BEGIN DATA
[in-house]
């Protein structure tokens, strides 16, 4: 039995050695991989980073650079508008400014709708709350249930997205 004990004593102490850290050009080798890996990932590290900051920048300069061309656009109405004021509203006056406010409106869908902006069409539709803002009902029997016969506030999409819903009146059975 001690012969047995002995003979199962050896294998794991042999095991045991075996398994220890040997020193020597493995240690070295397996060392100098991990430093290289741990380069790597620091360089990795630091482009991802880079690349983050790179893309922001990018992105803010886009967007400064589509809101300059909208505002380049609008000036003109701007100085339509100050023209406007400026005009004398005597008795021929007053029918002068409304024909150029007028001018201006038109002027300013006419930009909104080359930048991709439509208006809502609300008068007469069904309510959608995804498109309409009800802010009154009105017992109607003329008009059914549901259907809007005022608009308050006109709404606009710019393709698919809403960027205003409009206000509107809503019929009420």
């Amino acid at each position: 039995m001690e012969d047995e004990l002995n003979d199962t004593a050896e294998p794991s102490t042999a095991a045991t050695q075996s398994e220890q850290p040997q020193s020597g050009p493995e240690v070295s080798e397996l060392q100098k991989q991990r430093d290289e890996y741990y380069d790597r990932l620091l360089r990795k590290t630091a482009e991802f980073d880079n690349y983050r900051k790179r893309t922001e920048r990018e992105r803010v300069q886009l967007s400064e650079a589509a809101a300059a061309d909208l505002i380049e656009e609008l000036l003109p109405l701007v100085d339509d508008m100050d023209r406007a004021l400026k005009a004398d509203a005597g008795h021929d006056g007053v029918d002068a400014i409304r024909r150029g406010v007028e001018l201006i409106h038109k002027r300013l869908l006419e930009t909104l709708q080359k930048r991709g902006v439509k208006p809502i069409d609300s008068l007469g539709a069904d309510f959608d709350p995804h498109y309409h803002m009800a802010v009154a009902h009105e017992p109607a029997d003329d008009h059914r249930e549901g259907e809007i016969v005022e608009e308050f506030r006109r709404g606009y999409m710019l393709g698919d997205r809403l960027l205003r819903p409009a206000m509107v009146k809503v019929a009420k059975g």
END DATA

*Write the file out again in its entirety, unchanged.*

[in-house]
């Protein structure tokens, strides 16, 4: 039995050695991989980073650079508008400014709708709350249930997205 004990004593102490850290050009080798890996990932590290900051920048300069061309656009109405004021509203006056406010409106869908902006069409539709803002009902029997016969506030999409819903009146059975 001690012969047995002995003979199962050896294998794991042999095991045991075996398994220890040997020193020597493995240690070295397996060392100098991990430093290289741990380069790597620091360089990795630091482009991802880079690349983050790179893309922001990018992105803010886009967007400064589509809101300059909208505002380049609008000036003109701007100085339509100050023209406007400026005009004398005597008795021929007053029918002068409304024909150029007028001018201006038109002027300013006419930009909104080359930048991709439509208006809502609300008068007469069904309510959608995804498109309409009800802010009154009105017992109607003329008009059914549901259907809007005022608009308050006109709404606009710019393709698919809403960027205003409009206000509107809503019929009420």
């Amino acid at each position: 039995m001690e012969d047995e004990l002995n003979d199962t004593a050896e294998p794991s102490t042999a095991a045991t050695q075996s398994e220890q850290p040997q020193s020597g050009p493995e240690v070295s080798e397996l060392q100098k991989q991990r430093d290289e890996y741990y380069d790597r990932l620091l360089r990795k590290t630091a482009e991802f980073d880079n690349y983050r900051k790179r893309t922001e920048r990018e992105r803010v300069q886009l967007s400064e650079a589509a809101a300059a061309d909208l505002i380049e656009e609008l000036l003109p109405l701007v100085d339509d508008m100050d023209r406007a004021l400026k005009a004398d509203a005597g008795h021929d006056g007053v029918d002068a400014i409304r024909r150029g406010v007028e001018l201006i409106h038109k002027r300013l869908l006419e930009t909104l709708q080359k930048r991709g902006v439509k208006p809502i069409d609300s008068l007469g539709a069904d309510f959608d709350p995804h498109y309409h803002m009800a802010v009154a009902h009105e017992p109607a029997d003329d008009h059914r249930e549901g259907e809007i016969v005022e608009e308050f506030r006109r709404g606009y999409m710019l393709g698919d997205r809403l960027l205003r819903p409009a206000m509107v009146k809503v019929a009420k059975g």